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Thermal fatigue of the martensitic hot work tool steel AISI H13 is complicated by structural degradation which in turn is influenced by plastic deformation. These properties are dependent upon plastic deformation, temperature, and time, and thus it is of vital importance to find a description which allows inter- or extrapolation to the thermal load experienced in various practical applications.
Isothermal, low cycle fatigue testing was performed mainly at 500 and 600°C and also to a limited amount at 80, 300, and 750°C. The material was tempered to three different hardness levels (43, 47, and 51 HRC) prior to testing. The main bulk of tests were performed on the 47 HRC variant. At 600°C no difference in life was observed between the different hardness variants. The cyclic stress-strain curves, evaluated at half lives, were also almost identical. Softening is believed to cause this similarity, while the initial differences will only influence the behavior during a small fraction of the life after which all material differences will have vanished. Softening is due to particle coarsening and a decrease of the initially very high dislocation density. By assuming that Ostwald ripening takes place through volume diffusion, that the Orowan mechanism for particle strengthening is valid, and that the dislocation network spacing is directly proportional to the interparticle distance, a fair functional description of the experimental data is obtained. The temperature dependence of the solubility limit for the carbides and the activation energy for self-diffusion are nicely reflected by the data. The model predicts that a low solid solubility and a high volume fraction of the carbides will give rise to a low rate of softening as will a high strain-rate and of course a low temperature. Plastic deformation is found to increase particle coarsening significantly, but the extent is independent of the magnitude of the plastic strain within the limits investigated.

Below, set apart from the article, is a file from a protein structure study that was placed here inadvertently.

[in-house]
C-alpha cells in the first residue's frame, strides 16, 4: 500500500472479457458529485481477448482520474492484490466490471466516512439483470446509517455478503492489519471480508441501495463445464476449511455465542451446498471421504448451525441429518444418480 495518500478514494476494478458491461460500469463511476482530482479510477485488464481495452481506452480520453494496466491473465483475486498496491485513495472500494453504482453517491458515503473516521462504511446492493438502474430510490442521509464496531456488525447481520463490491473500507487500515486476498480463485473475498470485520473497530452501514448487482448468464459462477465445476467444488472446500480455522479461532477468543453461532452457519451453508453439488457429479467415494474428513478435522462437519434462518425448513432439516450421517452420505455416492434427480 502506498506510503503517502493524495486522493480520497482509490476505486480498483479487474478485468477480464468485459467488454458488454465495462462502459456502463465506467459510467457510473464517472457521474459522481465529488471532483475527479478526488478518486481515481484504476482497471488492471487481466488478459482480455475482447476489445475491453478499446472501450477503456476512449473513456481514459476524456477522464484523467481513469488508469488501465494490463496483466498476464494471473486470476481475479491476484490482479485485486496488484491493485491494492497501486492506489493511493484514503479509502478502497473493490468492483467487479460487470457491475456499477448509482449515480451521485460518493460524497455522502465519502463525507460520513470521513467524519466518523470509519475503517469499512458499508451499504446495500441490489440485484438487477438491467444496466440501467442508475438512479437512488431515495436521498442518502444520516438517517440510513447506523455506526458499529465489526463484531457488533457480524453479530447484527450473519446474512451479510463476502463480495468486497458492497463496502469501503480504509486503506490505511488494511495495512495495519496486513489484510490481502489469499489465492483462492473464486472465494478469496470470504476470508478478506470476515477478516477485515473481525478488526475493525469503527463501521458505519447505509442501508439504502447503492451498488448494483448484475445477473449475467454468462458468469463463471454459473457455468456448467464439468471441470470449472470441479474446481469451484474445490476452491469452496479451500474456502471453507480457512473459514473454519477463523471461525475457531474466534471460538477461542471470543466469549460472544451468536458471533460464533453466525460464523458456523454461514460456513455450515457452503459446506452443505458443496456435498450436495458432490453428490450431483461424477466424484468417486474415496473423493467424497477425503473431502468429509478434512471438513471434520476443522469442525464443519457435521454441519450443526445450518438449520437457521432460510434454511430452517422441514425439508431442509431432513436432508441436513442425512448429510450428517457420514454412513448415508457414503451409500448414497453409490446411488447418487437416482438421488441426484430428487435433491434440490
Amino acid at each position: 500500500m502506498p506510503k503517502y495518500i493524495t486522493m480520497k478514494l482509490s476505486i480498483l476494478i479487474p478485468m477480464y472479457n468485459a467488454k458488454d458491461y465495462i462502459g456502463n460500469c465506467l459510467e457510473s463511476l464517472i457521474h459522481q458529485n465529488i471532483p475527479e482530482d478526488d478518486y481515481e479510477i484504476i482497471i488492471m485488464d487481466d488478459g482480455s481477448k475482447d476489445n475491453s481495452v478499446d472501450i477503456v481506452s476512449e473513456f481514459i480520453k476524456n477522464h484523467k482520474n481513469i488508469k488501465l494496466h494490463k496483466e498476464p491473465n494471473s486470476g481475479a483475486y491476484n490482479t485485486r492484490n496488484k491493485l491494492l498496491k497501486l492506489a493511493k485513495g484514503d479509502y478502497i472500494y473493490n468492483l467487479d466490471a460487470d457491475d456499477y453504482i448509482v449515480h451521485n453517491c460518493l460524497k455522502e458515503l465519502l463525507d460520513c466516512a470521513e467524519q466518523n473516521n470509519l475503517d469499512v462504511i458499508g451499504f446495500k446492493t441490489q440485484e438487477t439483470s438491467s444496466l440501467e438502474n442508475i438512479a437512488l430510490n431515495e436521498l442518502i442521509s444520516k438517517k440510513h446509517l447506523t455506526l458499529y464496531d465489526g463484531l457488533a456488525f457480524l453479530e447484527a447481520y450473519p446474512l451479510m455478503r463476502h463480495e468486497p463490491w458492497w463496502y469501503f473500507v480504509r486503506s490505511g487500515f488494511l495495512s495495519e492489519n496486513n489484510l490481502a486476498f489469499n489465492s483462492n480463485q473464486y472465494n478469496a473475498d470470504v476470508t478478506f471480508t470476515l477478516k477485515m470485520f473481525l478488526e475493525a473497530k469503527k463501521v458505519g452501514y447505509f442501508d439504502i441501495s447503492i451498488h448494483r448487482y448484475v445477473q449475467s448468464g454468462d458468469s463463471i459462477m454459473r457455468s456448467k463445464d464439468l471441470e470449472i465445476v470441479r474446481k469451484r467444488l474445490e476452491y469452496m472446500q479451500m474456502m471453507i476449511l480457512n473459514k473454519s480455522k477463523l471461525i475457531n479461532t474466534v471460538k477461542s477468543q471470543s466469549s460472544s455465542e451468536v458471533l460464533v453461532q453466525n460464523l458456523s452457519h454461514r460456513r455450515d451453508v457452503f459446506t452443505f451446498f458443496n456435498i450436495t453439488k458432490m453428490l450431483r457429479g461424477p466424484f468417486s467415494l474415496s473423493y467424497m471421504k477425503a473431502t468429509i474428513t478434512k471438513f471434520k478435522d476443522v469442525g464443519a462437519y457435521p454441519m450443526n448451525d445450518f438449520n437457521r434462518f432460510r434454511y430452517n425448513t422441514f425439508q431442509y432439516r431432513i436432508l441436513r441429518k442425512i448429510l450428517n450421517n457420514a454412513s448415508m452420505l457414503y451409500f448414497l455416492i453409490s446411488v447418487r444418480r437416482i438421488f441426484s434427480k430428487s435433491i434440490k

Thermomechanical fatigue testing (simultaneous cycling of both strain and temperature, half a period out of phase with one another) was performed with a maximum temperature of 600°C in the cycle. The minimum temperature, T-min, was varied from 80 to 400°C. In comparison to the isothermal 600°C data, life was reduced when T-min was less than or equal to 200°C, but remained fairly unaffected when a T-min of 400°C was used. As expected, softening increased with increasing minimum temperature.
The same hardness variants as described above were also tested with the 200 to 600°C cycle. No significant differences in life were obtained, although the cyclic stress-strain curves (maximum tensile stress at half life) differed. The Ostergren method for life prediction fit our data reasonably well if the plastic work is normalized with the cube of the shear-modulus.
low cycle fatigue, thermal fatigue, stress relaxation, softening, tool steel
Svenskt Stål, Domnarvet, Borlänge,
Swedish Institute for Metals Research, Stockholm,